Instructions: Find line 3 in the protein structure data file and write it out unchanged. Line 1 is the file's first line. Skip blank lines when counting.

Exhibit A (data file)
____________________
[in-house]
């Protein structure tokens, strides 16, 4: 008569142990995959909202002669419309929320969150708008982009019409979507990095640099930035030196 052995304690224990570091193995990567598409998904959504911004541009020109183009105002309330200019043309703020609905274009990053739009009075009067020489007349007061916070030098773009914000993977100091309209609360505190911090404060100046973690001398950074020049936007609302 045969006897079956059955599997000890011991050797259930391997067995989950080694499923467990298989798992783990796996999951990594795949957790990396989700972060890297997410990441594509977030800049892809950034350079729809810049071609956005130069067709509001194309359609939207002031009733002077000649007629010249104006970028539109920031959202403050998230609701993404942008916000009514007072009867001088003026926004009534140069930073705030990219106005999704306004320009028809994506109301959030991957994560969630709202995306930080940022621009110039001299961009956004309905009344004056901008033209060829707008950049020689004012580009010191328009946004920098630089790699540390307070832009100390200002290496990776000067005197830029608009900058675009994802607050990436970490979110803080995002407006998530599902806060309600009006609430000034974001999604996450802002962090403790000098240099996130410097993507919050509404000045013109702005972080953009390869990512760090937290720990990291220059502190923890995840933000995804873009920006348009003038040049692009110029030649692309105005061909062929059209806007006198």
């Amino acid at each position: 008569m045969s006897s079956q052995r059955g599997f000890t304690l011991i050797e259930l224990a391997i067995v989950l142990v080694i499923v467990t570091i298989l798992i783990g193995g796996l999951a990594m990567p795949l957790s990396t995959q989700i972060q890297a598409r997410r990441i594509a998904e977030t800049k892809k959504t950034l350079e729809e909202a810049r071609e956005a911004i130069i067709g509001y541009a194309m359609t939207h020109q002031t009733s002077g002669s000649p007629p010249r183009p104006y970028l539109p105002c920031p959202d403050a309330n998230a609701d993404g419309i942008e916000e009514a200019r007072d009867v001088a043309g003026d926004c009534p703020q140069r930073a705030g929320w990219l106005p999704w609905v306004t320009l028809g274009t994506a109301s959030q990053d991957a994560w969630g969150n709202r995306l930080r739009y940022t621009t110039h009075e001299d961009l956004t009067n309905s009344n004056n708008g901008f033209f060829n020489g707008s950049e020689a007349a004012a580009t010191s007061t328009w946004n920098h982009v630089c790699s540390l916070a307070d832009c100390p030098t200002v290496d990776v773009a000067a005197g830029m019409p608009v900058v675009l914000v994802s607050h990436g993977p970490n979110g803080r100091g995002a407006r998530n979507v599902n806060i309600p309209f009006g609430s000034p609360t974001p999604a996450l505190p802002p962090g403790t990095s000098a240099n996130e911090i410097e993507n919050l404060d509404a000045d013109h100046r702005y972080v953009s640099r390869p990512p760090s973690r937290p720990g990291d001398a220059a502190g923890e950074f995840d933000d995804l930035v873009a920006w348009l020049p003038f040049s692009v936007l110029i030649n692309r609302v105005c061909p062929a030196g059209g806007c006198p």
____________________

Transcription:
């Amino acid at each position: 008569m045969s006897s079956q052995r059955g599997f000890t304690l011991i050797e259930l224990a391997i067995v989950l142990v080694i499923v467990t570091i298989l798992i783990g193995g796996l999951a990594m990567p795949l957790s990396t995959q989700i972060q890297a598409r997410r990441i594509a998904e977030t800049k892809k959504t950034l350079e729809e909202a810049r071609e956005a911004i130069i067709g509001y541009a194309m359609t939207h020109q002031t009733s002077g002669s000649p007629p010249r183009p104006y970028l539109p105002c920031p959202d403050a309330n998230a609701d993404g419309i942008e916000e009514a200019r007072d009867v001088a043309g003026d926004c009534p703020q140069r930073a705030g929320w990219l106005p999704w609905v306004t320009l028809g274009t994506a109301s959030q990053d991957a994560w969630g969150n709202r995306l930080r739009y940022t621009t110039h009075e001299d961009l956004t009067n309905s009344n004056n708008g901008f033209f060829n020489g707008s950049e020689a007349a004012a580009t010191s007061t328009w946004n920098h982009v630089c790699s540390l916070a307070d832009c100390p030098t200002v290496d990776v773009a000067a005197g830029m019409p608009v900058v675009l914000v994802s607050h990436g993977p970490n979110g803080r100091g995002a407006r998530n979507v599902n806060i309600p309209f009006g609430s000034p609360t974001p999604a996450l505190p802002p962090g403790t990095s000098a240099n996130e911090i410097e993507n919050l404060d509404a000045d013109h100046r702005y972080v953009s640099r390869p990512p760090s973690r937290p720990g990291d001398a220059a502190g923890e950074f995840d933000d995804l930035v873009a920006w348009l020049p003038f040049s692009v936007l110029i030649n692309r609302v105005c061909p062929a030196g059209g806007c006198p």